CW / Autumn Williams
In the fall of her freshman year, Sarah Holdrup, a senior majoring in environmental engineering, received a lower grade than her male lab partner, despite turning in the same lab report. When she met with the professor to question the grade, the professor told her this was something she should expect in a workforce where she would be paid less and be listened to less than her male colleagues.
At The University of Alabama, women make up 20% of the faculty in the College of Engineering and 27% of the faculty in Natural Sciences and Mathematics.
Holdrup didn’t let this experience stop her from pursuing her degree, and that spring, she joined the University’s chapter of the Society of Women Engineers. She is now the president of the organization and recently received the Guiding Star award for her significant contributions to the section and the UA campus.
The organization connected Holdrup with other female engineering majors who shared similar experiences, recommended professors and classes, and encouraged her through challenging classes.
Alina Iliescu, a senior majoring in aerospace engineering, also found a community of women in UA Women in Aeronautics and Astronautics, a professional development organization and a social club that builds a community within the aerospace discipline.
Iliescu said she experienced impostor syndrome, a feeling of not belonging, from being in these difficult classes as a woman.
“It was nice having a little support group with people that are going through the same thing,” Iliescu said. “The social meetings really help the girls get to know each other and make friends within aerospace, because like I said, it’s kind of hard meeting other women in aerospace.”
Katie O’Harra, an assistant professor of chemical engineering in the Honors College, said she recognized this gender imbalance during her undergraduate classes at the University from 2013 to 2017. In her four years, she only had two female professors in her science, technology, engineering and mathematics classes.
This bothered her because she knew it didn’t reflect the changing engineering student gender demographics. This thought motivated her to teach in graduate school and become a mentor to nine undergraduate chemical engineering majors, eight of whom were women.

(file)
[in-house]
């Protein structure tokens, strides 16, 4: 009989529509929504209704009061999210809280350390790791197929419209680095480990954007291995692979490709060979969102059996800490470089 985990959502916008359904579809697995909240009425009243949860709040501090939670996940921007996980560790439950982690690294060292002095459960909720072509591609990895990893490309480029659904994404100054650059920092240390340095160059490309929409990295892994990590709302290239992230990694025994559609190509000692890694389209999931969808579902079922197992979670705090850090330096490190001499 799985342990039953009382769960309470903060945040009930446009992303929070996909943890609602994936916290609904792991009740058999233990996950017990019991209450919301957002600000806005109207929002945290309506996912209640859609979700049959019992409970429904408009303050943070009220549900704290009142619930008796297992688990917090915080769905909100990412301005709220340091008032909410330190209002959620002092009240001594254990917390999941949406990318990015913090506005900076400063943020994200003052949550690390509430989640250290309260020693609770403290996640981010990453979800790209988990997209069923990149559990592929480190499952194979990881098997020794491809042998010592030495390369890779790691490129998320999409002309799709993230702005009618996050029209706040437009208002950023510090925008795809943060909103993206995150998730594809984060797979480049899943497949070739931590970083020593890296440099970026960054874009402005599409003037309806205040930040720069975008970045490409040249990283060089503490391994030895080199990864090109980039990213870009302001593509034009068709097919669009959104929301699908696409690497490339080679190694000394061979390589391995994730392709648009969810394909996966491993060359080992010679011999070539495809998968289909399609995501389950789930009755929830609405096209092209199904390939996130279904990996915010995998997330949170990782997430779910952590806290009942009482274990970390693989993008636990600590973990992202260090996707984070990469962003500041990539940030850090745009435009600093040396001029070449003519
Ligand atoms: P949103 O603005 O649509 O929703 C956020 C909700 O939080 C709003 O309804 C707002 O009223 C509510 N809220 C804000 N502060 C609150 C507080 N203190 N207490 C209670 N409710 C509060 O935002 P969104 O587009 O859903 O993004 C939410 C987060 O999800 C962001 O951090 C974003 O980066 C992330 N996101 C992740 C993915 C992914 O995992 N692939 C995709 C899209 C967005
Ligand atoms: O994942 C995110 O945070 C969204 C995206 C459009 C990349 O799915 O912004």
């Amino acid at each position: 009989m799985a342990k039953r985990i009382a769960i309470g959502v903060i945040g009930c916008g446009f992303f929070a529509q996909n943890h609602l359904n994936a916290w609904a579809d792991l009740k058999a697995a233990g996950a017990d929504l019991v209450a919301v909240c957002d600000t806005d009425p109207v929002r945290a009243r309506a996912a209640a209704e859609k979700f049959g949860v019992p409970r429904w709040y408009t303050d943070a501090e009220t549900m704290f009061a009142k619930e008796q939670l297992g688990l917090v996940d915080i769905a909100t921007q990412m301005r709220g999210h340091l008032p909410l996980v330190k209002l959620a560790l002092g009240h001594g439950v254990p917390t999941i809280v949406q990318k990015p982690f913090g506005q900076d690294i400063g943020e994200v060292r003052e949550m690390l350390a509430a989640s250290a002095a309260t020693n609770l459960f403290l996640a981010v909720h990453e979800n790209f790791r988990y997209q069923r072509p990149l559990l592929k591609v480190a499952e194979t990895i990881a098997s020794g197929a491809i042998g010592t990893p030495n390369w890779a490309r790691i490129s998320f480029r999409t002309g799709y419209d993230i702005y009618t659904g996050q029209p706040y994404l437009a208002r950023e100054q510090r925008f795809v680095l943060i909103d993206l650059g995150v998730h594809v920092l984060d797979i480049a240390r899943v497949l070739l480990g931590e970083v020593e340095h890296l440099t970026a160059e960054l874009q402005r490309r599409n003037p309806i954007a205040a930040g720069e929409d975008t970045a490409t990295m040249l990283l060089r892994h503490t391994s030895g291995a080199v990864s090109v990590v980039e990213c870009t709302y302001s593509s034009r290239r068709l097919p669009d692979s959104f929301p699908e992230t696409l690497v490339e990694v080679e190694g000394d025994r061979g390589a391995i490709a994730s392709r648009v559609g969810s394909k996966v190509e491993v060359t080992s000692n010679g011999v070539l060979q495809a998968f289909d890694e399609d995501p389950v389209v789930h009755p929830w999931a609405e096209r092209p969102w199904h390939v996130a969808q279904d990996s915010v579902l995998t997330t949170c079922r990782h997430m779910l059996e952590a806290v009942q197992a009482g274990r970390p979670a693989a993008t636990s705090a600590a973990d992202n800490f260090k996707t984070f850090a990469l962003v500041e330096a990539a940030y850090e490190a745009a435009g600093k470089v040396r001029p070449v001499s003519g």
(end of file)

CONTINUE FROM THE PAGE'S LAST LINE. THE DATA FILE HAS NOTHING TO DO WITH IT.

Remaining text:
“If you can go through your entire four-year curriculum and not experience a different perspective or lived experience, that can be kind of frustrating, especially if you want to envision yourself in that role,” O’Harra said.
Now, O’Harra leads the Engineering Positive and Intentional Change Scholars Program. Through the four-year curriculum, honors engineering students learn about the broader impacts of engineering on social justice and the environment.
“Just because you don’t necessarily see yourself represented there yet doesn’t mean that’s not the place for you,” O’Harra said. “Sometimes you might be the only woman in the room, but you’re there for a reason. You should be there to contribute your unique perspective and experiences that only you can bring to the table.”
As the first Black woman in Alabama to earn a doctorate in physics, Shelia Nash-Stevenson often remembers being the only woman in her workroom.
Nash-Stevenson has worked at Marshall Space Flight Center for over 30 years and currently works as a science projects manager. She now works under the first female director of Marshall Space Flight Center, UA alumna Jody Singer.
“The glass ceiling has been broken,” Nash-Stevenson said. “There’s more and more females coming up that are able to take on those responsibilities that have been traditionally male responsibilities. Females are doing a great job at Marshall and at NASA.”
According to the U.S. Census, since 1970, the share of women in the science, technology, engineering and math workforces has increased from 8% to 27%.
Jules Bates, a junior majoring in chemical engineering, said she believes the work of these women has impacted her academic journey as a woman in STEM.
“The fact that I’m not really able to think of anything that has set me back and set me apart from my male peers, it really speaks volumes to the work that has already been put in to make engineering and especially chemical engineering more equal and have more equal opportunities,” Bates said.
Bates recently received the Goldwater Scholarship for her research on using stem cells to treat epilepsy.
“When I got the Goldwater, this was after I had already been researching for two years, it meant a lot because it was a huge payoff from the work I have been doing,” Bates said. “It just gave me some inspiration that I am following the goals that I set for myself and I am on the right track.”
Nash-Stevenson said she encourages women in STEM to connect with other women, stick together and make sure they succeed.
“When I was in school, there were very few females in STEM fields. Those that were, we hung out together, studied together and encouraged each other because we had the same capabilities — and sometimes more — than our male counterparts,” Nash-Stevenson said. “People will tell you you can’t do it, but it’s not their decision.”
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